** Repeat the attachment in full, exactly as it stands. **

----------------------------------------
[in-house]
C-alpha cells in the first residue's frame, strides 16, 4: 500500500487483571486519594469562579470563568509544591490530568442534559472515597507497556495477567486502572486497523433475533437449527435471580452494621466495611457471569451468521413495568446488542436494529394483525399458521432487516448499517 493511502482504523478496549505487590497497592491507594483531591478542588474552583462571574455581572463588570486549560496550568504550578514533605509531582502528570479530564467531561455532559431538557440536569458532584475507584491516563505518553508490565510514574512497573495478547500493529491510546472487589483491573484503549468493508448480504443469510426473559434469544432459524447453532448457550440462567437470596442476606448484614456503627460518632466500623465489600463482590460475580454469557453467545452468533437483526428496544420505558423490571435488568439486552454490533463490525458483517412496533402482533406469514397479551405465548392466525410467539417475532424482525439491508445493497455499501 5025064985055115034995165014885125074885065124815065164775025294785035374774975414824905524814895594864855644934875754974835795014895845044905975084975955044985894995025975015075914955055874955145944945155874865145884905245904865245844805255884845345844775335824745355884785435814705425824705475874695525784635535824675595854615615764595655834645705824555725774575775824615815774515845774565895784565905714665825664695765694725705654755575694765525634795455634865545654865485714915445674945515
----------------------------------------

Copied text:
[in-house]
C-alpha cells in the first residue's frame, strides 16, 4: 500500500487483571486519594469562579470563568509544591490530568442534559472515597507497556495477567486502572486497523433475533437449527435471580452494621466495611457471569451468521413495568446488542436494529394483525399458521432487516448499517 493511502482504523478496549505487590497497592491507594483531591478542588474552583462571574455581572463588570486549560496550568504550578514533605509531582502528570479530564467531561455532559431538557440536569458532584475507584491516563505518553508490565510514574512497573495478547500493529491510546472487589483491573484503549468493508448480504443469510426473559434469544432459524447453532448457550440462567437470596442476606448484614456503627460518632466500623465489600463482590460475580454469557453467545452468533437483526428496544420505558423490571435488568439486552454490533463490525458483517412496533402482533406469514397479551405465548392466525410467539417475532424482525439491508445493497455499501 5025064985055115034995165014885125074885065124815065164775025294785035374774975414824905524814895594864855644934875754974835795014895845044905975084975955044985894995025975015075914955055874955145944945155874865145884905245904865245844805255884845345844775335824745355884785435814705425824705475874695525784635535824675595854615615764595655834645705824555725774575775824615815774515845774565895784565905714665825664695765694725705654755575694765525634795455634865545654865485714915445674945515